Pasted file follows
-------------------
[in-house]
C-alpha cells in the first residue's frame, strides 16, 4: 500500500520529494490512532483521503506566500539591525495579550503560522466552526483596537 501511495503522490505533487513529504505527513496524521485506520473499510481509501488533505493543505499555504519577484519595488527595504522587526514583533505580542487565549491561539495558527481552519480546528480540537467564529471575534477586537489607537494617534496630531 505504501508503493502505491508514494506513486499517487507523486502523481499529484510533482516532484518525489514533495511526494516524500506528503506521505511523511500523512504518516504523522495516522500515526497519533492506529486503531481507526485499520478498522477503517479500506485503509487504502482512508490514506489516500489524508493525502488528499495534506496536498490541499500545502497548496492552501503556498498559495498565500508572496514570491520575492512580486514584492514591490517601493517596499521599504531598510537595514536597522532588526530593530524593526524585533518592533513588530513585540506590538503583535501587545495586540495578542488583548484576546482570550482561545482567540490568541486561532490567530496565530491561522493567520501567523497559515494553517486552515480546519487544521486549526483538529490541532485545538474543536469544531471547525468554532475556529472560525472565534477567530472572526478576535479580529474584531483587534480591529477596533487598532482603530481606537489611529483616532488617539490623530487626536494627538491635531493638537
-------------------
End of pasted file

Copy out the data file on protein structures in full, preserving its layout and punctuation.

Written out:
[in-house]
C-alpha cells in the first residue's frame, strides 16, 4: 500500500520529494490512532483521503506566500539591525495579550503560522466552526483596537 501511495503522490505533487513529504505527513496524521485506520473499510481509501488533505493543505499555504519577484519595488527595504522587526514583533505580542487565549491561539495558527481552519480546528480540537467564529471575534477586537489607537494617534496630531 505504501508503493502505491508514494506513486499517487507523486502523481499529484510533482516532484518525489514533495511526494516524500506528503506521505511523511500523512504518516504523522495516522500515526497519533492506529486503531481507526485499520478498522477503517479500506485503509487504502482512508490514506489516500489524508493525502488528499495534506496536498490541499500545502497548496492552501503556498498559495498565500508572496514570491520575492512580486514584492514591490517601493517596499521599504531598510537595514536597522532588526530593530524593526524585533518592533513588530513585540506590538503583535501587545495586540495578542488583548484576546482570550482561545482567540490568541486561532490567530496565530491561522493567520501567523497559515494553517486552515480546519487544521486549526483538529490541532485545538474543536469544531471547525468554532475556529472560525472565534477567530472572526478576535479580529474584531483587534480591529477596533487598532482603530481606537489611529483616532488617539490623530487626536494627538491635531493638537